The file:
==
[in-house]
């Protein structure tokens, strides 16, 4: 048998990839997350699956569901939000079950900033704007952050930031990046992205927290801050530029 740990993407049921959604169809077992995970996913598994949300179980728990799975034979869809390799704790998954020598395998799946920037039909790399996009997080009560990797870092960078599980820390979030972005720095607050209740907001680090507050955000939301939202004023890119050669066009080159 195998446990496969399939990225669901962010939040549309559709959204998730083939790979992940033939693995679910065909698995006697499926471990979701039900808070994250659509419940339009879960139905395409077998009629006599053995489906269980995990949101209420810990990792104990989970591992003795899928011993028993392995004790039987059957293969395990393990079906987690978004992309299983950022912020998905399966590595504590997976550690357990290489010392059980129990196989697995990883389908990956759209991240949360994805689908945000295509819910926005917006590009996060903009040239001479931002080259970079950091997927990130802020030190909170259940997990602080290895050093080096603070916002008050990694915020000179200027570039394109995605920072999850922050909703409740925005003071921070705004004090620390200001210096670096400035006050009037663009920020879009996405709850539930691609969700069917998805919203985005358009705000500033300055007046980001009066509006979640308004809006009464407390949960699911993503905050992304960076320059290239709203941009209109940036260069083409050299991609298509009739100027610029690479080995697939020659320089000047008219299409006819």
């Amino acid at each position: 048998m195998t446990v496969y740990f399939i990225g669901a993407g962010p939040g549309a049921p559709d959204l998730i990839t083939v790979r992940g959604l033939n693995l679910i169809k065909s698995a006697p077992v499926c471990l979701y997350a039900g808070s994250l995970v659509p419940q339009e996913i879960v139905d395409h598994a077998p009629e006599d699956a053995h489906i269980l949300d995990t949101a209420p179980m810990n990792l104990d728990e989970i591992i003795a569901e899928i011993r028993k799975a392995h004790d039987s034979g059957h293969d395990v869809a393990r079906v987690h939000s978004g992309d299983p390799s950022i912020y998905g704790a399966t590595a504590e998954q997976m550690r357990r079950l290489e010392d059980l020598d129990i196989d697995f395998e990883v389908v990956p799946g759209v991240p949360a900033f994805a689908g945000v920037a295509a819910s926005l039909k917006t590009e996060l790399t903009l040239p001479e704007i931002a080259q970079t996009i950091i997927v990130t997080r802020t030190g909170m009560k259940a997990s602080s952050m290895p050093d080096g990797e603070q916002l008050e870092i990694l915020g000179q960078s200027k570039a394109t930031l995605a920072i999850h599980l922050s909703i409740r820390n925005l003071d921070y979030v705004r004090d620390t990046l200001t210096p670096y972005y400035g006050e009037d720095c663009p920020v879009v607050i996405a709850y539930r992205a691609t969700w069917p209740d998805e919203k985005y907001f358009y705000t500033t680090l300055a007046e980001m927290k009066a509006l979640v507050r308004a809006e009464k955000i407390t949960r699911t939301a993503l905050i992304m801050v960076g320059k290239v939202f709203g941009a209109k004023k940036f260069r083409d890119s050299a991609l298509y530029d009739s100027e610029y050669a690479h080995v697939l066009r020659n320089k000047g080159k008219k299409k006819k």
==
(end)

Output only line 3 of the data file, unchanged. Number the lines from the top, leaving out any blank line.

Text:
């Amino acid at each position: 048998m195998t446990v496969y740990f399939i990225g669901a993407g962010p939040g549309a049921p559709d959204l998730i990839t083939v790979r992940g959604l033939n693995l679910i169809k065909s698995a006697p077992v499926c471990l979701y997350a039900g808070s994250l995970v659509p419940q339009e996913i879960v139905d395409h598994a077998p009629e006599d699956a053995h489906i269980l949300d995990t949101a209420p179980m810990n990792l104990d728990e989970i591992i003795a569901e899928i011993r028993k799975a392995h004790d039987s034979g059957h293969d395990v869809a393990r079906v987690h939000s978004g992309d299983p390799s950022i912020y998905g704790a399966t590595a504590e998954q997976m550690r357990r079950l290489e010392d059980l020598d129990i196989d697995f395998e990883v389908v990956p799946g759209v991240p949360a900033f994805a689908g945000v920037a295509a819910s926005l039909k917006t590009e996060l790399t903009l040239p001479e704007i931002a080259q970079t996009i950091i997927v990130t997080r802020t030190g909170m009560k259940a997990s602080s952050m290895p050093d080096g990797e603070q916002l008050e870092i990694l915020g000179q960078s200027k570039a394109t930031l995605a920072i999850h599980l922050s909703i409740r820390n925005l003071d921070y979030v705004r004090d620390t990046l200001t210096p670096y972005y400035g006050e009037d720095c663009p920020v879009v607050i996405a709850y539930r992205a691609t969700w069917p209740d998805e919203k985005y907001f358009y705000t500033t680090l300055a007046e980001m927290k009066a509006l979640v507050r308004a809006e009464k955000i407390t949960r699911t939301a993503l905050i992304m801050v960076g320059k290239v939202f709203g941009a209109k004023k940036f260069r083409d890119s050299a991609l298509y530029d009739s100027e610029y050669a690479h080995v697939l066009r020659n320089k000047g080159k008219k299409k006819k």